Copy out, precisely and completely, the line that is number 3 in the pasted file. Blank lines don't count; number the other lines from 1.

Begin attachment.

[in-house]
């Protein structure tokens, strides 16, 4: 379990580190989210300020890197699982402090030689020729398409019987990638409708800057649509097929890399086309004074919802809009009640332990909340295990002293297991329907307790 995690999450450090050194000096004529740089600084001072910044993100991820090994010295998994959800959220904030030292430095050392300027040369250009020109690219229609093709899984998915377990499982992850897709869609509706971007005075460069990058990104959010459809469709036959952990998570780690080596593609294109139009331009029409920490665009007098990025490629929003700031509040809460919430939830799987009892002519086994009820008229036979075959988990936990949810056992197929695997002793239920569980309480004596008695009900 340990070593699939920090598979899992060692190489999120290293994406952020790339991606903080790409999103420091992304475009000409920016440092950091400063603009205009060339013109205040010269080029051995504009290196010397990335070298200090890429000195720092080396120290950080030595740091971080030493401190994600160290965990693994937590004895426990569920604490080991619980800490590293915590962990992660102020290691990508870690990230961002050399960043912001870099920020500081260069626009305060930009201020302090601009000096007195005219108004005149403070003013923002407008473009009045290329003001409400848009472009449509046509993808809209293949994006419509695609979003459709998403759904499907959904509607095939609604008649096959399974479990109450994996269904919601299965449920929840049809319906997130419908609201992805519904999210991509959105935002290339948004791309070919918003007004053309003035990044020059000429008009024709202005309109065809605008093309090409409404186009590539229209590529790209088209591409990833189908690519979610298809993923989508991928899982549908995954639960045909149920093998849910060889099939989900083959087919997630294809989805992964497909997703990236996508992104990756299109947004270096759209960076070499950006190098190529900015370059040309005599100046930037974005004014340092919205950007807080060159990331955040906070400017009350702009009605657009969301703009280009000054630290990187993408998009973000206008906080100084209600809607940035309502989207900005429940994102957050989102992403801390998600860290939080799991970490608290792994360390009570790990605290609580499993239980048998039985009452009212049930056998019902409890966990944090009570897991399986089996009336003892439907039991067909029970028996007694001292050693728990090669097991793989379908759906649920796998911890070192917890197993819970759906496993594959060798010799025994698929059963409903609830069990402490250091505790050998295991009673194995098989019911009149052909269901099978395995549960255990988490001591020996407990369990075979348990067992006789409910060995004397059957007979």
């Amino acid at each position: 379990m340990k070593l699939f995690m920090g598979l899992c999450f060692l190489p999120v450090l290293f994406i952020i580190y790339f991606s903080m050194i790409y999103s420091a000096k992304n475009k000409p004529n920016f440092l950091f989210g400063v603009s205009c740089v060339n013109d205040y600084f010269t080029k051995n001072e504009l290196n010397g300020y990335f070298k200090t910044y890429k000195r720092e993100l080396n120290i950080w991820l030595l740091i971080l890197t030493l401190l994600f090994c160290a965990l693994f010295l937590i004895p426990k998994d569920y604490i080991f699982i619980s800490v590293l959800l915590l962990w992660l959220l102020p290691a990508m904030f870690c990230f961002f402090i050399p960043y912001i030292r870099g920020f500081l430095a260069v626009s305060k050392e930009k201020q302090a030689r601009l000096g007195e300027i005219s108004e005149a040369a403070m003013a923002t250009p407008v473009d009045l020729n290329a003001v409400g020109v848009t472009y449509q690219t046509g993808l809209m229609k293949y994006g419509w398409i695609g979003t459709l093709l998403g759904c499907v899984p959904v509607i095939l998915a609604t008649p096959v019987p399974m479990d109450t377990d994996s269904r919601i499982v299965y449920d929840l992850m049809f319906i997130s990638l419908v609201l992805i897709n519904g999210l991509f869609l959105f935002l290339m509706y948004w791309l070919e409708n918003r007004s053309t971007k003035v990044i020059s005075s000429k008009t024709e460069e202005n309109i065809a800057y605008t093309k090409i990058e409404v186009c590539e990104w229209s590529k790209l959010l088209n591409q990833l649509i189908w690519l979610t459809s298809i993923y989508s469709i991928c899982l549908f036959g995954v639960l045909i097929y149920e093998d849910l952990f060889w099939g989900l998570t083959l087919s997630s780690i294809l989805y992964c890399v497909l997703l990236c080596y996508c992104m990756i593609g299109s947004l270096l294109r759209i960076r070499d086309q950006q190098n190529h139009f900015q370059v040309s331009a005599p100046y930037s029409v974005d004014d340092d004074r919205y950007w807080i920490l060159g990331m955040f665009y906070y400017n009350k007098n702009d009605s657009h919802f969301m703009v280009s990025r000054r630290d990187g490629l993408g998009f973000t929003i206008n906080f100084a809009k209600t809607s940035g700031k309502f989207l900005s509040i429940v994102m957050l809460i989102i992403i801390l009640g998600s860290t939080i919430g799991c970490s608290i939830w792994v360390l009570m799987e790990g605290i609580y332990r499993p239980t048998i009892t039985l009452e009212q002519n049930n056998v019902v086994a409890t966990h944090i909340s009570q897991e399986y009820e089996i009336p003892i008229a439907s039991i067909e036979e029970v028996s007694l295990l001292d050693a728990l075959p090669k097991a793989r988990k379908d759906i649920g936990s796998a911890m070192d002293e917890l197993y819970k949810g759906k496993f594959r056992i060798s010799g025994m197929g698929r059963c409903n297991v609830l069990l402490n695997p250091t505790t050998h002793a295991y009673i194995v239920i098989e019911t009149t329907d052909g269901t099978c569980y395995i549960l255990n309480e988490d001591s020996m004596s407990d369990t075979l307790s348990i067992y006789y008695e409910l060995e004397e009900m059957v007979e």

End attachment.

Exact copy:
């Amino acid at each position: 379990m340990k070593l699939f995690m920090g598979l899992c999450f060692l190489p999120v450090l290293f994406i952020i580190y790339f991606s903080m050194i790409y999103s420091a000096k992304n475009k000409p004529n920016f440092l950091f989210g400063v603009s205009c740089v060339n013109d205040y600084f010269t080029k051995n001072e504009l290196n010397g300020y990335f070298k200090t910044y890429k000195r720092e993100l080396n120290i950080w991820l030595l740091i971080l890197t030493l401190l994600f090994c160290a965990l693994f010295l937590i004895p426990k998994d569920y604490i080991f699982i619980s800490v590293l959800l915590l962990w992660l959220l102020p290691a990508m904030f870690c990230f961002f402090i050399p960043y912001i030292r870099g920020f500081l430095a260069v626009s305060k050392e930009k201020q302090a030689r601009l000096g007195e300027i005219s108004e005149a040369a403070m003013a923002t250009p407008v473009d009045l020729n290329a003001v409400g020109v848009t472009y449509q690219t046509g993808l809209m229609k293949y994006g419509w398409i695609g979003t459709l093709l998403g759904c499907v899984p959904v509607i095939l998915a609604t008649p096959v019987p399974m479990d109450t377990d994996s269904r919601i499982v299965y449920d929840l992850m049809f319906i997130s990638l419908v609201l992805i897709n519904g999210l991509f869609l959105f935002l290339m509706y948004w791309l070919e409708n918003r007004s053309t971007k003035v990044i020059s005075s000429k008009t024709e460069e202005n309109i065809a800057y605008t093309k090409i990058e409404v186009c590539e990104w229209s590529k790209l959010l088209n591409q990833l649509i189908w690519l979610t459809s298809i993923y989508s469709i991928c899982l549908f036959g995954v639960l045909i097929y149920e093998d849910l952990f060889w099939g989900l998570t083959l087919s997630s780690i294809l989805y992964c890399v497909l997703l990236c080596y996508c992104m990756i593609g299109s947004l270096l294109r759209i960076r070499d086309q950006q190098n190529h139009f900015q370059v040309s331009a005599p100046y930037s029409v974005d004014d340092d004074r919205y950007w807080i920490l060159g990331m955040f665009y906070y400017n009350k007098n702009d009605s657009h919802f969301m703009v280009s990025r000054r630290d990187g490629l993408g998009f973000t929003i206008n906080f100084a809009k209600t809607s940035g700031k309502f989207l900005s509040i429940v994102m957050l809460i989102i992403i801390l009640g998600s860290t939080i919430g799991c970490s608290i939830w792994v360390l009570m799987e790990g605290i609580y332990r499993p239980t048998i009892t039985l009452e009212q002519n049930n056998v019902v086994a409890t966990h944090i909340s009570q897991e399986y009820e089996i009336p003892i008229a439907s039991i067909e036979e029970v028996s007694l295990l001292d050693a728990l075959p090669k097991a793989r988990k379908d759906i649920g936990s796998a911890m070192d002293e917890l197993y819970k949810g759906k496993f594959r056992i060798s010799g025994m197929g698929r059963c409903n297991v609830l069990l402490n695997p250091t505790t050998h002793a295991y009673i194995v239920i098989e019911t009149t329907d052909g269901t099978c569980y395995i549960l255990n309480e988490d001591s020996m004596s407990d369990t075979l307790s348990i067992y006789y008695e409910l060995e004397e009900m059957v007979e």